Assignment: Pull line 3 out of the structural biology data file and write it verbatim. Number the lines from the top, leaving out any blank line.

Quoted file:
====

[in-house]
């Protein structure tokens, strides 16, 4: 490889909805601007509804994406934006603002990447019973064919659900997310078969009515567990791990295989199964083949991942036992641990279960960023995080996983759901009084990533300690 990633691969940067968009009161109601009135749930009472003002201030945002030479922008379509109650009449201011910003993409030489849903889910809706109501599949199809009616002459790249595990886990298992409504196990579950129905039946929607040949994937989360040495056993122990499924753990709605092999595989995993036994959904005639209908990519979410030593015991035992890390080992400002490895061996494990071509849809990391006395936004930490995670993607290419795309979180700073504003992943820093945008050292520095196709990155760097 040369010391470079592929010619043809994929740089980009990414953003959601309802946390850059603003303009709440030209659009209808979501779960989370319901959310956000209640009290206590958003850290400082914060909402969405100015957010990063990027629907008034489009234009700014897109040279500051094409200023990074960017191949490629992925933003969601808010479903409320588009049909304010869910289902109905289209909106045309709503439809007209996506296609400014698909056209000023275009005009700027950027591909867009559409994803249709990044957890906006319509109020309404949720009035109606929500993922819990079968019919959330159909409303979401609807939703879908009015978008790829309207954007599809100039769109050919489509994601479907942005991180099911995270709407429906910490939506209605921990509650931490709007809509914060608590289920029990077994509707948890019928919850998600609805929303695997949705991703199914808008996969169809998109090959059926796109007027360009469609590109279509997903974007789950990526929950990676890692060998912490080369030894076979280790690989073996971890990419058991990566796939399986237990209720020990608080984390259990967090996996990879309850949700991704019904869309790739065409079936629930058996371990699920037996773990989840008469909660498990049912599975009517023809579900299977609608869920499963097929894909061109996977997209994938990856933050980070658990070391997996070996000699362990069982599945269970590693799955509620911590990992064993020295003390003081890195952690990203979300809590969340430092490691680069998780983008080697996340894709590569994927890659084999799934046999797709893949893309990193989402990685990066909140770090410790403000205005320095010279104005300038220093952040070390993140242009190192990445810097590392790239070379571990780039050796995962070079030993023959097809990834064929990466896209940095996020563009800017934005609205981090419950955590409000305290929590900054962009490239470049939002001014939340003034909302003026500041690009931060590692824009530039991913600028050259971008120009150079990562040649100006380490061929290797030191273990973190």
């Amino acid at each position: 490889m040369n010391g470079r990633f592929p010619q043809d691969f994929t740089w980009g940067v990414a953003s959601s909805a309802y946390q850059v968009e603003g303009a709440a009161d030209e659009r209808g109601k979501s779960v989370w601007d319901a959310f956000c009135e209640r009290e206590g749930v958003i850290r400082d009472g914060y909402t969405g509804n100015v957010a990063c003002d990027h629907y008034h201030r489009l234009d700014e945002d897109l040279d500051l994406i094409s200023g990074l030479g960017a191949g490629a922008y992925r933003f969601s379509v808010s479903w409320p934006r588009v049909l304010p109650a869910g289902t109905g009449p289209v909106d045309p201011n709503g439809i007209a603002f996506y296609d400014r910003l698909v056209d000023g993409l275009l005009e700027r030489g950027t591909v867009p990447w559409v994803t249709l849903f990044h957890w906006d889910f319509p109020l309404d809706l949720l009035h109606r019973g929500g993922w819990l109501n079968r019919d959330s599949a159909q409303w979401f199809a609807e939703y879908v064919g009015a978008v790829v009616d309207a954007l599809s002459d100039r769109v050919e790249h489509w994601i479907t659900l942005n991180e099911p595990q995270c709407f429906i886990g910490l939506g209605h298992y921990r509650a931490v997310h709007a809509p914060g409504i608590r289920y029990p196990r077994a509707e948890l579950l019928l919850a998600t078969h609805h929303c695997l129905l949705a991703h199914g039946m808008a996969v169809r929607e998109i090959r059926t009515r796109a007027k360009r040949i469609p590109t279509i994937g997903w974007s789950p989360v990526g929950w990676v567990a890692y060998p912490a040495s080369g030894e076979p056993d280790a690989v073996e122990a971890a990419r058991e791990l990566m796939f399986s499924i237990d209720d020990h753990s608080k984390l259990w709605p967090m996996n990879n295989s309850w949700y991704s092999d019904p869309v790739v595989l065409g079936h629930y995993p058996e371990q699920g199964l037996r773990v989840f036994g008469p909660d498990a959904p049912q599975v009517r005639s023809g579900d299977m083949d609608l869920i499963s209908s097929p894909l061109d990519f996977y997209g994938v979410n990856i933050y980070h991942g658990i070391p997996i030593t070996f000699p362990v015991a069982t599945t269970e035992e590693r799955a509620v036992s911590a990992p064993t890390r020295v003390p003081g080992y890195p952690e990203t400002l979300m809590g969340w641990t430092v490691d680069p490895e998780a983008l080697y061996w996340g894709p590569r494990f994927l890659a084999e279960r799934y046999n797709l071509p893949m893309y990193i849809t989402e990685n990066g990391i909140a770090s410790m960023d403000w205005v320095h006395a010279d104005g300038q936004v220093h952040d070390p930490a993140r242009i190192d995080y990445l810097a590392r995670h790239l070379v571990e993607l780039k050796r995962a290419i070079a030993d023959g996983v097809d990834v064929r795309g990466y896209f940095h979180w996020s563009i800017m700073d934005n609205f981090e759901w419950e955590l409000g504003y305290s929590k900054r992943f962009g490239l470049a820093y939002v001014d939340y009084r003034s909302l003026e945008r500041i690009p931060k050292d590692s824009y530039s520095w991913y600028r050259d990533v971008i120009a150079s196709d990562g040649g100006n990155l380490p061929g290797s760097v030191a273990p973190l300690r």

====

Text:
């Amino acid at each position: 490889m040369n010391g470079r990633f592929p010619q043809d691969f994929t740089w980009g940067v990414a953003s959601s909805a309802y946390q850059v968009e603003g303009a709440a009161d030209e659009r209808g109601k979501s779960v989370w601007d319901a959310f956000c009135e209640r009290e206590g749930v958003i850290r400082d009472g914060y909402t969405g509804n100015v957010a990063c003002d990027h629907y008034h201030r489009l234009d700014e945002d897109l040279d500051l994406i094409s200023g990074l030479g960017a191949g490629a922008y992925r933003f969601s379509v808010s479903w409320p934006r588009v049909l304010p109650a869910g289902t109905g009449p289209v909106d045309p201011n709503g439809i007209a603002f996506y296609d400014r910003l698909v056209d000023g993409l275009l005009e700027r030489g950027t591909v867009p990447w559409v994803t249709l849903f990044h957890w906006d889910f319509p109020l309404d809706l949720l009035h109606r019973g929500g993922w819990l109501n079968r019919d959330s599949a159909q409303w979401f199809a609807e939703y879908v064919g009015a978008v790829v009616d309207a954007l599809s002459d100039r769109v050919e790249h489509w994601i479907t659900l942005n991180e099911p595990q995270c709407f429906i886990g910490l939506g209605h298992y921990r509650a931490v997310h709007a809509p914060g409504i608590r289920y029990p196990r077994a509707e948890l579950l019928l919850a998600t078969h609805h929303c695997l129905l949705a991703h199914g039946m808008a996969v169809r929607e998109i090959r059926t009515r796109a007027k360009r040949i469609p590109t279509i994937g997903w974007s789950p989360v990526g929950w990676v567990a890692y060998p912490a040495s080369g030894e076979p056993d280790a690989v073996e122990a971890a990419r058991e791990l990566m796939f399986s499924i237990d209720d020990h753990s608080k984390l259990w709605p967090m996996n990879n295989s309850w949700y991704s092999d019904p869309v790739v595989l065409g079936h629930y995993p058996e371990q699920g199964l037996r773990v989840f036994g008469p909660d498990a959904p049912q599975v009517r005639s023809g579900d299977m083949d609608l869920i499963s209908s097929p894909l061109d990519f996977y997209g994938v979410n990856i933050y980070h991942g658990i070391p997996i030593t070996f000699p362990v015991a069982t599945t269970e035992e590693r799955a509620v036992s911590a990992p064993t890390r020295v003390p003081g080992y890195p952690e990203t400002l979300m809590g969340w641990t430092v490691d680069p490895e998780a983008l080697y061996w996340g894709p590569r494990f994927l890659a084999e279960r799934y046999n797709l071509p893949m893309y990193i849809t989402e990685n990066g990391i909140a770090s410790m960023d403000w205005v320095h006395a010279d104005g300038q936004v220093h952040d070390p930490a993140r242009i190192d995080y990445l810097a590392r995670h790239l070379v571990e993607l780039k050796r995962a290419i070079a030993d023959g996983v097809d990834v064929r795309g990466y896209f940095h979180w996020s563009i800017m700073d934005n609205f981090e759901w419950e955590l409000g504003y305290s929590k900054r992943f962009g490239l470049a820093y939002v001014d939340y009084r003034s909302l003026e945008r500041i690009p931060k050292d590692s824009y530039s520095w991913y600028r050259d990533v971008i120009a150079s196709d990562g040649g100006n990155l380490p061929g290797s760097v030191a273990p973190l300690r």